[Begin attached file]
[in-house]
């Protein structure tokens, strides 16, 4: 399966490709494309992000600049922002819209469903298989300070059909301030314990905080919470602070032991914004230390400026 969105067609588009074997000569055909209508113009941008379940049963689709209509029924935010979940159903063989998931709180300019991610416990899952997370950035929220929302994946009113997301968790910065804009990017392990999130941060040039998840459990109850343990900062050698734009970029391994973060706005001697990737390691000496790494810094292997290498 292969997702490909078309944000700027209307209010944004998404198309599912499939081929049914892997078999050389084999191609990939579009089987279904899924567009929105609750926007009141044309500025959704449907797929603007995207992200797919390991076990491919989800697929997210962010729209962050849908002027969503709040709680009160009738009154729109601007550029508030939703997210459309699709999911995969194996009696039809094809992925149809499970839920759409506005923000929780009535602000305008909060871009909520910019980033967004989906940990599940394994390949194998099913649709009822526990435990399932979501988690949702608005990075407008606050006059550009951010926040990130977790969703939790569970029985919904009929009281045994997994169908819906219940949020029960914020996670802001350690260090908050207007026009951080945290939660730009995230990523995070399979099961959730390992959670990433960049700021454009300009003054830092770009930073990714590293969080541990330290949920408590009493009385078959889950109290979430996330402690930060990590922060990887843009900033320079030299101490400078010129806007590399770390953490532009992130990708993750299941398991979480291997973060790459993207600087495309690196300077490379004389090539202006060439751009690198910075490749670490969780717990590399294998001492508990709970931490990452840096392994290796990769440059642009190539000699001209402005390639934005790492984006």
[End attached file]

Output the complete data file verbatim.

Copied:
[in-house]
């Protein structure tokens, strides 16, 4: 399966490709494309992000600049922002819209469903298989300070059909301030314990905080919470602070032991914004230390400026 969105067609588009074997000569055909209508113009941008379940049963689709209509029924935010979940159903063989998931709180300019991610416990899952997370950035929220929302994946009113997301968790910065804009990017392990999130941060040039998840459990109850343990900062050698734009970029391994973060706005001697990737390691000496790494810094292997290498 292969997702490909078309944000700027209307209010944004998404198309599912499939081929049914892997078999050389084999191609990939579009089987279904899924567009929105609750926007009141044309500025959704449907797929603007995207992200797919390991076990491919989800697929997210962010729209962050849908002027969503709040709680009160009738009154729109601007550029508030939703997210459309699709999911995969194996009696039809094809992925149809499970839920759409506005923000929780009535602000305008909060871009909520910019980033967004989906940990599940394994390949194998099913649709009822526990435990399932979501988690949702608005990075407008606050006059550009951010926040990130977790969703939790569970029985919904009929009281045994997994169908819906219940949020029960914020996670802001350690260090908050207007026009951080945290939660730009995230990523995070399979099961959730390992959670990433960049700021454009300009003054830092770009930073990714590293969080541990330290949920408590009493009385078959889950109290979430996330402690930060990590922060990887843009900033320079030299101490400078010129806007590399770390953490532009992130990708993750299941398991979480291997973060790459993207600087495309690196300077490379004389090539202006060439751009690198910075490749670490969780717990590399294998001492508990709970931490990452840096392994290796990769440059642009190539000699001209402005390639934005790492984006």